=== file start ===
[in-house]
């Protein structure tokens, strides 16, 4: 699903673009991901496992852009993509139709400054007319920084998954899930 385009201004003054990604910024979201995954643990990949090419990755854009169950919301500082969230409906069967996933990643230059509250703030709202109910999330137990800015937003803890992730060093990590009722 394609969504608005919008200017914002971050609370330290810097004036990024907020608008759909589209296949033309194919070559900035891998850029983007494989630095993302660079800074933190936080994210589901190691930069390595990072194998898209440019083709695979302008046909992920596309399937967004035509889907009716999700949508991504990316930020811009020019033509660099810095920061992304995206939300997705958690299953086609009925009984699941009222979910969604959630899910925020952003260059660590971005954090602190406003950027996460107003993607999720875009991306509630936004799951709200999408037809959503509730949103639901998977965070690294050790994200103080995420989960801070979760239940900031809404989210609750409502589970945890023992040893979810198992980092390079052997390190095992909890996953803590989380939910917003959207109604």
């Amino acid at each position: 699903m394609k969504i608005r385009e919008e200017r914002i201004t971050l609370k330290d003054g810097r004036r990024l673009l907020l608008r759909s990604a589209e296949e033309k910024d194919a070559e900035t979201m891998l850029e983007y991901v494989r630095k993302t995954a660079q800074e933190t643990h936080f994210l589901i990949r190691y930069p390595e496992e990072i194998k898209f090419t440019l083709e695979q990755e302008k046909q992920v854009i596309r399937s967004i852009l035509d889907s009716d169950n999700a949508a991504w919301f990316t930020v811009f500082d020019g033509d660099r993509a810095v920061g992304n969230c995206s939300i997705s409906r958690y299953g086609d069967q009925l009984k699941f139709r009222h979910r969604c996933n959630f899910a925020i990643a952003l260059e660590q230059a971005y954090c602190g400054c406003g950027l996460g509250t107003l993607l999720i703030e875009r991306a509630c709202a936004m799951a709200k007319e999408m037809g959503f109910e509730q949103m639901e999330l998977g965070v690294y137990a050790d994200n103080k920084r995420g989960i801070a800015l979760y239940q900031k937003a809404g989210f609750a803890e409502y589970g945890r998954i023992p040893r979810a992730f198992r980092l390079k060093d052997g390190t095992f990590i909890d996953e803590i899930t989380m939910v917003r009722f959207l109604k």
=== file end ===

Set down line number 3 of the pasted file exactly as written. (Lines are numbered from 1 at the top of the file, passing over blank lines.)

């Amino acid at each position: 699903m394609k969504i608005r385009e919008e200017r914002i201004t971050l609370k330290d003054g810097r004036r990024l673009l907020l608008r759909s990604a589209e296949e033309k910024d194919a070559e900035t979201m891998l850029e983007y991901v494989r630095k993302t995954a660079q800074e933190t643990h936080f994210l589901i990949r190691y930069p390595e496992e990072i194998k898209f090419t440019l083709e695979q990755e302008k046909q992920v854009i596309r399937s967004i852009l035509d889907s009716d169950n999700a949508a991504w919301f990316t930020v811009f500082d020019g033509d660099r993509a810095v920061g992304n969230c995206s939300i997705s409906r958690y299953g086609d069967q009925l009984k699941f139709r009222h979910r969604c996933n959630f899910a925020i990643a952003l260059e660590q230059a971005y954090c602190g400054c406003g950027l996460g509250t107003l993607l999720i703030e875009r991306a509630c709202a936004m799951a709200k007319e999408m037809g959503f109910e509730q949103m639901e999330l998977g965070v690294y137990a050790d994200n103080k920084r995420g989960i801070a800015l979760y239940q900031k937003a809404g989210f609750a803890e409502y589970g945890r998954i023992p040893r979810a992730f198992r980092l390079k060093d052997g390190t095992f990590i909890d996953e803590i899930t989380m939910v917003r009722f959207l109604k």